There were three genotypes with LE at or above the median for >75% of sites, representing fast-growing corals (Government Cut, Grounding, and Struggle Bus; Table 1). Conversely, two genotypes (CVFD and Jon’s) had LE at or below the median for at least 75% of sites, representing slow-growing corals. Regardless of growth rate, genotypes were further divided into ‘generalists’, which have relatively flat reaction norms and lower variability in growth rate between sites, and ‘specialists’, which have widely fluctuating LE dependent on the environmental conditions at a given site. For example, the Government Cut genotype has above median LE at every site, while the Struggle Bus genotype is at or above the median at all except one location (Table 1). These genotypes may be successful over a wide range of sites. Conversely, some genotypes are ‘specialists’: Jon’s, Miami Beach and Inshore fluctuate above or below the median at different sites. A single genotype (Steph’s) represents especially high specificity; it is the only individual to show the highest ranked LE rate within one site (CVFD) and the lowest LE within another site (Jon’s). Importantly, relative growth rates are never conserved between genotypes across all sites and many genotypes exhibit multiple pairwise reciprocal changes in ranking between sites (Table 2). For example, Jon’s and Inshore genotypes only share a relative ranking (above or below median) at a single site (CVFD). Nursery growth (Table 1) is not a good predictor of growth at any site, as relative growth rank within the nursery does not match any of the outplant sites. The dependence on both site and genotype is further highlighted by differential growth rates in 70% of genotypes between sites (Table 2), with at least a two-fold difference in growth rate between the fastest and slowest sites for every genotype. Faster growing coral genotypes do not have a higher range of LE (F(1,6) = 1.84, p = 0.2118, R2 = 0.187), however, sites with a wider range of coral growth showed a higher average LE (F(1,6) = 10.175, p = 0.019 R2 = 0.629).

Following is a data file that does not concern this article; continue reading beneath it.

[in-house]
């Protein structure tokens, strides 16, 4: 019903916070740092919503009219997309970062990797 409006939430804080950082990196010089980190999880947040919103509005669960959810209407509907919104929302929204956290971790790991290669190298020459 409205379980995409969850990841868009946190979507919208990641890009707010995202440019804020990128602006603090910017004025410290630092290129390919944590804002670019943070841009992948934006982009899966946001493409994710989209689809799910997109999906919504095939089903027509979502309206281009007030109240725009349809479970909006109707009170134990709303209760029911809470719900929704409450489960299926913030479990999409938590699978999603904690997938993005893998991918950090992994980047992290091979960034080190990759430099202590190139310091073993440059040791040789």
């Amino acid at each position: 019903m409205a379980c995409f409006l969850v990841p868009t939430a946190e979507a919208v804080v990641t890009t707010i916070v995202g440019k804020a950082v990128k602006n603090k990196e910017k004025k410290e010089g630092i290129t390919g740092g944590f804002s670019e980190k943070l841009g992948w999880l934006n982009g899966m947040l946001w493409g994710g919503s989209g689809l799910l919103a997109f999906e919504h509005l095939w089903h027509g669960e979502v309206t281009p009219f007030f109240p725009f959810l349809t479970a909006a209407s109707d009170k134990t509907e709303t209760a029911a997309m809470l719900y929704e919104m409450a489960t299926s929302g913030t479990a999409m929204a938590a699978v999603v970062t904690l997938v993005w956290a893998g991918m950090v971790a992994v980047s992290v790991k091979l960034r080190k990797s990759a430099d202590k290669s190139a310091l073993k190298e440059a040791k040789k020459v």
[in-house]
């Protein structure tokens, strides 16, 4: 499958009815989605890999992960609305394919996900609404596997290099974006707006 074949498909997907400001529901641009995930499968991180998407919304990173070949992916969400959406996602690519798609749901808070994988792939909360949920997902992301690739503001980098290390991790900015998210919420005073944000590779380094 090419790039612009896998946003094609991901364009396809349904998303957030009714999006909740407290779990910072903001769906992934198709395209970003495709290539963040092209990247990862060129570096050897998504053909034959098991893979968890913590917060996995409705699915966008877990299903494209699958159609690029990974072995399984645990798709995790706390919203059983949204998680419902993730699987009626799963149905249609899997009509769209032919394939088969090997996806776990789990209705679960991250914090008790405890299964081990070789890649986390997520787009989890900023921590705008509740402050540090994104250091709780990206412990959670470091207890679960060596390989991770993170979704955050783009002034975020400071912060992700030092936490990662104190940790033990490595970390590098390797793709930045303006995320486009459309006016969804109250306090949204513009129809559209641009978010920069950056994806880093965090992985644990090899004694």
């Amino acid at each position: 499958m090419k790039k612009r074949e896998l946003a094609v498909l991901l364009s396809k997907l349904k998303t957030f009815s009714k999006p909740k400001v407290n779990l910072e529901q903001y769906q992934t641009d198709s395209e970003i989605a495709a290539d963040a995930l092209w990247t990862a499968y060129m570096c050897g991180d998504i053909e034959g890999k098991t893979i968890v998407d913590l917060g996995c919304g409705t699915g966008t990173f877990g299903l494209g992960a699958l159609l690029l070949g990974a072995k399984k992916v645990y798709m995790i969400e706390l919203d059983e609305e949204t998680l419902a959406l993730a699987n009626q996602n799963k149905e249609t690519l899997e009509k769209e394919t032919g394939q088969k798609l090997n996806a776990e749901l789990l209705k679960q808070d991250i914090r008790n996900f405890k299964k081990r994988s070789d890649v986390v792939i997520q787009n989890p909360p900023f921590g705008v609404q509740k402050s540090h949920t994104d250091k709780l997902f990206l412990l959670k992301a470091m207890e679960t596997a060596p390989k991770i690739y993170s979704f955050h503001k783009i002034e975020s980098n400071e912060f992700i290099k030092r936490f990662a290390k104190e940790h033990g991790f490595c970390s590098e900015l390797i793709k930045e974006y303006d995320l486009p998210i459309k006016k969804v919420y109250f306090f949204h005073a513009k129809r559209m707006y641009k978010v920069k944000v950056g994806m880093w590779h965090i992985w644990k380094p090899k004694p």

Physiological data

All coral genotypes contained Symbiodinium from Clade A at the time of transplantation, with no detectable background levels of clades B, C, or D. Total lipids ranged from 1.79–2.42 mg/cm2 and were not significantly different between genotypes (ANOVA, F(9,42) = 0.7962, p = 0.621). There was a weak positive relationship between lipid content and LE (r2 = 0.246, p = 0.144). There was a significant difference in skeletal density between genotypes, ranging from 0.631–0.848 g/cm3 (Kruskal-Wallis, H = 20.802, p = 0.014) and a strong negative relationship between LE and skeletal density (r2 = 0.838, p = 0.001).

Environmental data

There were no significant differences in aragonite saturation state (Ωarag) between sites (Table C in S1 File; S2 File), or a relationship between Ωarag and LE (regression p>0.05). Light regimes were significantly different among sites (Fig A in S1 File; S2 File; ANOVA, F(3,131) = 23.273, p<0.001). LE for all genotypes combined was significantly higher at ‘low’ light sites (Struggle Bus and Inshore) than at ‘high’ light sites (Cooper’s and CVFD; t-test p<0.001). Average daily temperature for the growth period (March to June) ranged from 27.2–28.8°C at different sites (Table A in S1 File; Fig B in S1 File). There was a significant difference in daily average temperature based on site (ANOVA, F(7,739), p<0.001), but no temperature metrics predicted growth (regression, p>0.05).